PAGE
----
Friday, June 17, 2016

Dumb Person Shooter: DOOM

Video game movies are never a safe bet.  There have been moderate successes, but nothing on the level of, say, movies made from amusement park rides (PIRATES OF THE CARIBBEAN).  They do, at least, fare better than board game movies (BATTLESHIP, OUIJA, SCRABBLE).  The biggest reason why they rarely live up to expectations is that games and movies are totally different mediums that don’t lend themselves to each other.  Games tend to be 15% story and 85% doing shit.  Even for the high budget titles featuring tons of cinematic cutscenes, most of the game is spent running around in real time dealing with repeating challenges.  This method doesn’t fit well with movies.  The only video game movie I can think of that was successful with this method is HARDCORE HENRY, and it isn’t actually based on a game.  Most video game movies do the inverse.  They expand out the story, rearranging or inventing key elements, and reduce the game play aspects to nods and references.  This approach rarely leaves anyone happy, but it is exactly what they did with the 2005 first person shooter inspired DOOM.  The good news is that there is still fun to be had, as long as you set your expectations low enough.  I suggest subterranean.

The Capsule:
It’s 2046 and bad shit is going down on a Mars research base.  Scientists have unleashed a destructive force that endangers the compound’s entire population.  If it breaches the teleporter, Earth itself may be at risk.  A marine unit led by Sarge (The Rock, pre Dwayne Johnson, or even Dwayne “The Rock” Johnson) is sent in for rescue/containment.  As their numbers drop, they realize that all their firepower might not be enough to stop the unnatural menace lurking in the dark corridors.  They will also need bombs and punching.

There’s no getting around it, this is a dumb movie.  It hangs together fairly well on the surface, but if you start to really think about almost any aspect of the story, nothing makes sense.  Say, for instance, you discovered that the ancient Martians were monkeying around with genetic engineering just before they wiped their entire species out.  Should replicating those experiments – on death row inmates, for god’s sake – be your next logical step?  It’s the kind of dumb that I find endearing, though.  Like when a couple of marines are tensely searching the dead silent med lab and all the caged animals suddenly start making noise at once, as if they were waiting to yell “surprise” at a party.  Or the fact that the small Martian compound has an elaborate, city sized sewer system.  Also, instead of sneaking in the names of horror directors, the hunted scientists from the beginning have the names of the game designers.  

The US Marine Corps must have really lowered their standards by the year 2046.  The motley collection of grunts is clearly modeled after the Colonial Marines from ALIENS, but way more ridiculous.  First of all, everyone goes by a nickname, even when they are talking to civilians.  Is anyone going to take this guy seriously when he introduces himself simply as “Sarge”?  Yes, because he is played by The Rock.  You always take the Rock seriously, unless he’s playing a tooth fairy.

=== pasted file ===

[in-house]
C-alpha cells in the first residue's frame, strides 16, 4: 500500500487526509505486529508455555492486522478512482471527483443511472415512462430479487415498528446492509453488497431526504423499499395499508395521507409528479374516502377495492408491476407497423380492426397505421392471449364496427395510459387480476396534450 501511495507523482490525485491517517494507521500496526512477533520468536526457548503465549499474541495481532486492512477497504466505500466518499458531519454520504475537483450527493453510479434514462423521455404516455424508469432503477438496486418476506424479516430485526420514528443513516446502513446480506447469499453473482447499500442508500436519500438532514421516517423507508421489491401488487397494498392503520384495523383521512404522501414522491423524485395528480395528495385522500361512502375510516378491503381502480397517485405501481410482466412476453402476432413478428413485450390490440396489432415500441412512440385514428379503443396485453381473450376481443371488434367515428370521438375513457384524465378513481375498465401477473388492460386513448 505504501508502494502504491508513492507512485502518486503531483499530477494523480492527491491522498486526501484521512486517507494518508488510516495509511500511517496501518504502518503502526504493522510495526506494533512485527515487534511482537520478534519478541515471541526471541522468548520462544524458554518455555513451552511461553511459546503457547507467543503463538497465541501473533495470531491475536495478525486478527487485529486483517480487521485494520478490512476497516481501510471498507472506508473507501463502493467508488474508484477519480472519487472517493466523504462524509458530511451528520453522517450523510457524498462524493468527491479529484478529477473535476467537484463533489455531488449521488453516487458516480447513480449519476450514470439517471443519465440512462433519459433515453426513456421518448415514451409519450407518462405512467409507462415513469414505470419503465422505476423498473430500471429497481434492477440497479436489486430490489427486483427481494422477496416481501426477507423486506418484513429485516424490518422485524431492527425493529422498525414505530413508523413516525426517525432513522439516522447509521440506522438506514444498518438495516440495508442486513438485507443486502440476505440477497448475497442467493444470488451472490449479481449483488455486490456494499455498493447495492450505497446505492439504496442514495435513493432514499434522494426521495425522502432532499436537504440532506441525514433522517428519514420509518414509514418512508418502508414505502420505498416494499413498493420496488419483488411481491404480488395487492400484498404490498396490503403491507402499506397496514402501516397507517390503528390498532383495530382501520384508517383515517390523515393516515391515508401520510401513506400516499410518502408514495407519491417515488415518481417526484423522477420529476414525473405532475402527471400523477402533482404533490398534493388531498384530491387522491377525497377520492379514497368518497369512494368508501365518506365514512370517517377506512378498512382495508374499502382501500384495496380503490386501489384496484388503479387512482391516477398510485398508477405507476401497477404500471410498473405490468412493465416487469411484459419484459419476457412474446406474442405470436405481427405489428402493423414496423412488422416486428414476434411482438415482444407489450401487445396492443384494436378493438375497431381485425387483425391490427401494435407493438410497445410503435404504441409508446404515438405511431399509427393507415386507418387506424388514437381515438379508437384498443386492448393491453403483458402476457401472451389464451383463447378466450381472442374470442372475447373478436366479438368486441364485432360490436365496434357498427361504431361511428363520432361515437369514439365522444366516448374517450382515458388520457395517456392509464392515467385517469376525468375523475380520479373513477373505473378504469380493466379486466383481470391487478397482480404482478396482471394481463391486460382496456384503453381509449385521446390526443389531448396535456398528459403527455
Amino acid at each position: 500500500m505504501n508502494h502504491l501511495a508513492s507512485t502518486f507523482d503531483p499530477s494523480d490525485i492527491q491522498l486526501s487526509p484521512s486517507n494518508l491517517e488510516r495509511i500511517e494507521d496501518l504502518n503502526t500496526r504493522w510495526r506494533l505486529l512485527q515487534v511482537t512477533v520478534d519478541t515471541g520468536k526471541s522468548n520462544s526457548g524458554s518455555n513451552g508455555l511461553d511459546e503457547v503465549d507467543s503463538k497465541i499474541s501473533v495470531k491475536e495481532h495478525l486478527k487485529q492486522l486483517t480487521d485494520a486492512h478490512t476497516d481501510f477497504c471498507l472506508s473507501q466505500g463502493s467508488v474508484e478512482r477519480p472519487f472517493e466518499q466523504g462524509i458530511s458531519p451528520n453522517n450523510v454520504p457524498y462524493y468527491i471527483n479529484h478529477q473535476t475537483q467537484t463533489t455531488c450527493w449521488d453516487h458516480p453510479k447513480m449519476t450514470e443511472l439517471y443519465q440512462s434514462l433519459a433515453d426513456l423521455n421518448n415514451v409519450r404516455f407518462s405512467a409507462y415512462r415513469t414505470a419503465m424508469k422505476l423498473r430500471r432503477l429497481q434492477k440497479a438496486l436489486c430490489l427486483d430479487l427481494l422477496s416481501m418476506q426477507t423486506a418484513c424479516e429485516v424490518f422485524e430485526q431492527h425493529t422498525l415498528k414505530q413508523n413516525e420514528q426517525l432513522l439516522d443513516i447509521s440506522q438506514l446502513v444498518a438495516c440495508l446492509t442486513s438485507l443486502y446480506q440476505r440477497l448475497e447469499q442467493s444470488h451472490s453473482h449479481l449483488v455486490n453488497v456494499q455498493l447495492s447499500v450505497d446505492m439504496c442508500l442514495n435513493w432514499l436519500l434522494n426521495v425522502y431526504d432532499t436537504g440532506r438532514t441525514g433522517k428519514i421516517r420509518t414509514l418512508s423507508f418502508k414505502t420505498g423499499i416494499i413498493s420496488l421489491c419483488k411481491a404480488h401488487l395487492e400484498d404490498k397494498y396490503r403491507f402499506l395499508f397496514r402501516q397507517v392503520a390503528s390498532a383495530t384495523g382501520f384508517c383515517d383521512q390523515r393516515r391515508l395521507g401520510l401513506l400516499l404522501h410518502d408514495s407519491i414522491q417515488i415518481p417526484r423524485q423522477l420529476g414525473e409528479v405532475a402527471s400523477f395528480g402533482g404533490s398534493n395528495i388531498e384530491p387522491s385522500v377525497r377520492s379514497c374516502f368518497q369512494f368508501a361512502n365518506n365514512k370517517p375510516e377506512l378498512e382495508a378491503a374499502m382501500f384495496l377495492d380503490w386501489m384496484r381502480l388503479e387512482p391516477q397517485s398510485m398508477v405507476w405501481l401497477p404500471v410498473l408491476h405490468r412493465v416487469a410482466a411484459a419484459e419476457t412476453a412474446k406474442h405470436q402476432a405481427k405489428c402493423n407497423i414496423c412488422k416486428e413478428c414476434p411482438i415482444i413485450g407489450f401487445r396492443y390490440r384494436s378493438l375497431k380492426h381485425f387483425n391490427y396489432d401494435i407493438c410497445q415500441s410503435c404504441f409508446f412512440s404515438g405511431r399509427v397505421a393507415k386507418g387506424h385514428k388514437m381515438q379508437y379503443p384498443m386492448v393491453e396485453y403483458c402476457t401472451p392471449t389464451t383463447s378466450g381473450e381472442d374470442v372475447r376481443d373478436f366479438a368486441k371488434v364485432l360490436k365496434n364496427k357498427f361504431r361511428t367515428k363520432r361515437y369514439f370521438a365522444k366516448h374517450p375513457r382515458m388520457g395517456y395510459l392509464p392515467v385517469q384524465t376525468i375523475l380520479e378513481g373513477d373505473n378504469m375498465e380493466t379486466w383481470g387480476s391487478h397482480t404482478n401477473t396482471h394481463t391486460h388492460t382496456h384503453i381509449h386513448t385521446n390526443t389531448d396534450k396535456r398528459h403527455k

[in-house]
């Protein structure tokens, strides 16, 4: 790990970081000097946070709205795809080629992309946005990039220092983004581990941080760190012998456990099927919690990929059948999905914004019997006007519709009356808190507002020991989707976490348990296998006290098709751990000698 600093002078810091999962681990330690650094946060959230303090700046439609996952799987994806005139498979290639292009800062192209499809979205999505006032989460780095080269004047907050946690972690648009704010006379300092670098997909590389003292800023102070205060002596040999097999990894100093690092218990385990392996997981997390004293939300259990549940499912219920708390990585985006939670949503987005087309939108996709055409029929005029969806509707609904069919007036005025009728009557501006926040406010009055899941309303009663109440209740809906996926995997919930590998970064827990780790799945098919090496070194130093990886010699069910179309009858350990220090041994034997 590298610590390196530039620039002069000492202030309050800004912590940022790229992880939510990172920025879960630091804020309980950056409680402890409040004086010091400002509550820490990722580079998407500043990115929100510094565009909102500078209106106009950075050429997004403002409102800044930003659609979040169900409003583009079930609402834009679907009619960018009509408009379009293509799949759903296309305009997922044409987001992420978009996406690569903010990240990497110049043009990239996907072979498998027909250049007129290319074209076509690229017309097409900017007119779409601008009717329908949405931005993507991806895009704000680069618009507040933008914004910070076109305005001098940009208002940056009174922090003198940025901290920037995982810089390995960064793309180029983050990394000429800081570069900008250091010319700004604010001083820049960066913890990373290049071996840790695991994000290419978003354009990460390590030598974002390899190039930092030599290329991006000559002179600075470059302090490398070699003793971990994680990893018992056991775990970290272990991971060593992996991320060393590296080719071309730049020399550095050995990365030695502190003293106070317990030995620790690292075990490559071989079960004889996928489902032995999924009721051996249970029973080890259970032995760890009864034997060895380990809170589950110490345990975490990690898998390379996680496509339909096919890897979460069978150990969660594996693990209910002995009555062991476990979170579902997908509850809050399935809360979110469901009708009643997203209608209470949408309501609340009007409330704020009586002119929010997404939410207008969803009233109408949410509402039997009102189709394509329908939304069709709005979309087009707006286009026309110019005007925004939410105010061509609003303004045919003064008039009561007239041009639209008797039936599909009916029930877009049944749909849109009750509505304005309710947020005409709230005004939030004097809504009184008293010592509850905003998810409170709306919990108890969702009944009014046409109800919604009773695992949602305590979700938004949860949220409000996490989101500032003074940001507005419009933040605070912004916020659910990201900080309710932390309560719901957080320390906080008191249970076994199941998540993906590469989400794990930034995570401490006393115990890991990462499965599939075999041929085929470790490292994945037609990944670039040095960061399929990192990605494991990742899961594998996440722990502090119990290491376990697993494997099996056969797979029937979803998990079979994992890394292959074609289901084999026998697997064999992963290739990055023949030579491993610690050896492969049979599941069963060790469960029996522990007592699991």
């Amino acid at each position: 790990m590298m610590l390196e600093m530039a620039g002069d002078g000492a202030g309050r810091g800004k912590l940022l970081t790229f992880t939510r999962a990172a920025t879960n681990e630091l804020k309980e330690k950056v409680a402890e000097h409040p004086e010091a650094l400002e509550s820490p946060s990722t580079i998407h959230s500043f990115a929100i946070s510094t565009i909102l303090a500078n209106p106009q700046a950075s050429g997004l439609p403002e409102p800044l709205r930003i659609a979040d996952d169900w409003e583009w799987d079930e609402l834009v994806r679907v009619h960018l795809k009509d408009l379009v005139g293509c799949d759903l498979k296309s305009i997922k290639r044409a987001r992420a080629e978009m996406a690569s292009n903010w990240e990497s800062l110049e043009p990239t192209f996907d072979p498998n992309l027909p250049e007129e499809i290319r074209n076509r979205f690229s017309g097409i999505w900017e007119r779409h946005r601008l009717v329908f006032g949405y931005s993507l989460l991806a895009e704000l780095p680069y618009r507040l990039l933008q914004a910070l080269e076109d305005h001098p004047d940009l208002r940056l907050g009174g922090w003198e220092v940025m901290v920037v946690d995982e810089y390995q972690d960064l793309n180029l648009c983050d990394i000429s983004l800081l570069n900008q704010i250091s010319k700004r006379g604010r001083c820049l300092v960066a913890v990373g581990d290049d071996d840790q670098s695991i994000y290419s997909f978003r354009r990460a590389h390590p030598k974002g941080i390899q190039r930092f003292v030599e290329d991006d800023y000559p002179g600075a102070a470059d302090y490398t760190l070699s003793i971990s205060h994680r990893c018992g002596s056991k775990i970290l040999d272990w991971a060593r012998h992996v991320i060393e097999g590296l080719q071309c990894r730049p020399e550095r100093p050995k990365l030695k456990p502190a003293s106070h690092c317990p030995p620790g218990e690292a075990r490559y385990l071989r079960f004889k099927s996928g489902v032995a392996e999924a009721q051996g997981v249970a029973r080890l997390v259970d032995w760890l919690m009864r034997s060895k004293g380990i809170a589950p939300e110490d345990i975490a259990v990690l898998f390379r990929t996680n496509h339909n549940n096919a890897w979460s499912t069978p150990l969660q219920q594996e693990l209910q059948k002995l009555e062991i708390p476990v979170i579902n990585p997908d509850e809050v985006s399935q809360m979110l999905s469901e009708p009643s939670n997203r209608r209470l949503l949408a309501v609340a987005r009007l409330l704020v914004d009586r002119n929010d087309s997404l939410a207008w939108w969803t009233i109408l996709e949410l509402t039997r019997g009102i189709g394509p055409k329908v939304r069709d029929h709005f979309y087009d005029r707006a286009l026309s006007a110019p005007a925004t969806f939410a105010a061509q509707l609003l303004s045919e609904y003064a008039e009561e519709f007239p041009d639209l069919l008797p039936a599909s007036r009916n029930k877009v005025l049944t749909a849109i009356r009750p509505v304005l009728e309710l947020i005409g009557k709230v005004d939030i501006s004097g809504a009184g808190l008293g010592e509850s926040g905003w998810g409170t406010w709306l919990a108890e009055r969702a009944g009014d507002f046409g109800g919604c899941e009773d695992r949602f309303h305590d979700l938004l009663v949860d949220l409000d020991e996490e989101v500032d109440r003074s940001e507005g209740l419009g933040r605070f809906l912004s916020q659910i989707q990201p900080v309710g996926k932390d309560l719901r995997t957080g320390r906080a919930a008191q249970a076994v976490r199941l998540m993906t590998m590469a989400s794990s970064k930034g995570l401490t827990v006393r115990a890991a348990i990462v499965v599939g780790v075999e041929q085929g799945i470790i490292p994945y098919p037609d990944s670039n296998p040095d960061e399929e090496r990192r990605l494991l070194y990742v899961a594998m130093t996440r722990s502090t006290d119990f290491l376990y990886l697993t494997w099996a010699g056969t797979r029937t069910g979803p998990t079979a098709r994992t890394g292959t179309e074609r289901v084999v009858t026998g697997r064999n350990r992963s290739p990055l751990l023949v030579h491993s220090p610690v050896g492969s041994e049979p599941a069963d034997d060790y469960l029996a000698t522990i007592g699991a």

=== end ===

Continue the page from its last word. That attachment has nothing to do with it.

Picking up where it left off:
Fittingly, the team is introduced by their talking guns.  Goat is an uptight religious weirdo who carves a cross into his forearm every time he blasphemes.   I guess a cuss jar is too awkward to carry on a mission.  Duke is the smooth talking lady’s man.  Destroyer is the silent type carrying the big gun.  Mac is the guy too insignificant to have a cool nickname.  Portman is the white trash pervert who is a really big fan of Natalie Portman, I guess.  They even have a nervous young rookie named The Kid, because why wouldn’t they?  

Rounding out the team is Karl Urban’s Reaper, who is the only person to have a real name (it’s John Grimm, get it?).  This is Urban’s dry run for playing Judge Dredd seven years later in DREDD.  Reaper is a dour soldier haunted by a Childhood Trauma, which, of course, happened on Mars.  He doesn’t have Dredd’s supreme confidence and resolution.  Reaper is more quietly introspective and full of doubt, especially when dealing with his estranged sister, Samantha, who, coincidentally, works at the Mars base.   Urban does a good job of portraying a man trying to keep both his pain and his potential locked down, but not always succeeding.  His performance is more effective than his hokey, generic family tragedy backstory deserves.  

Rosamund Pike (the GONE GIRL herself) does a nice job as Sam, being appropriately annoyed and concerned about him.  She needles him about giving up on science for a career of shooting things.  I believed them as siblings, though not necessarily as twins (one marine asks if they are identical, not sure if he was being ironic).  She is the smartest person in the movie (not a huge feat) and is brave without needing a gun.  Her American accent wanders a bit (Mid-West? Southern?), but otherwise, she’s a solid character.  Aside from Sarge, Reaper, and Sam, everyone else is pretty disposable.  It’s appropriate, since that’s what happens to them.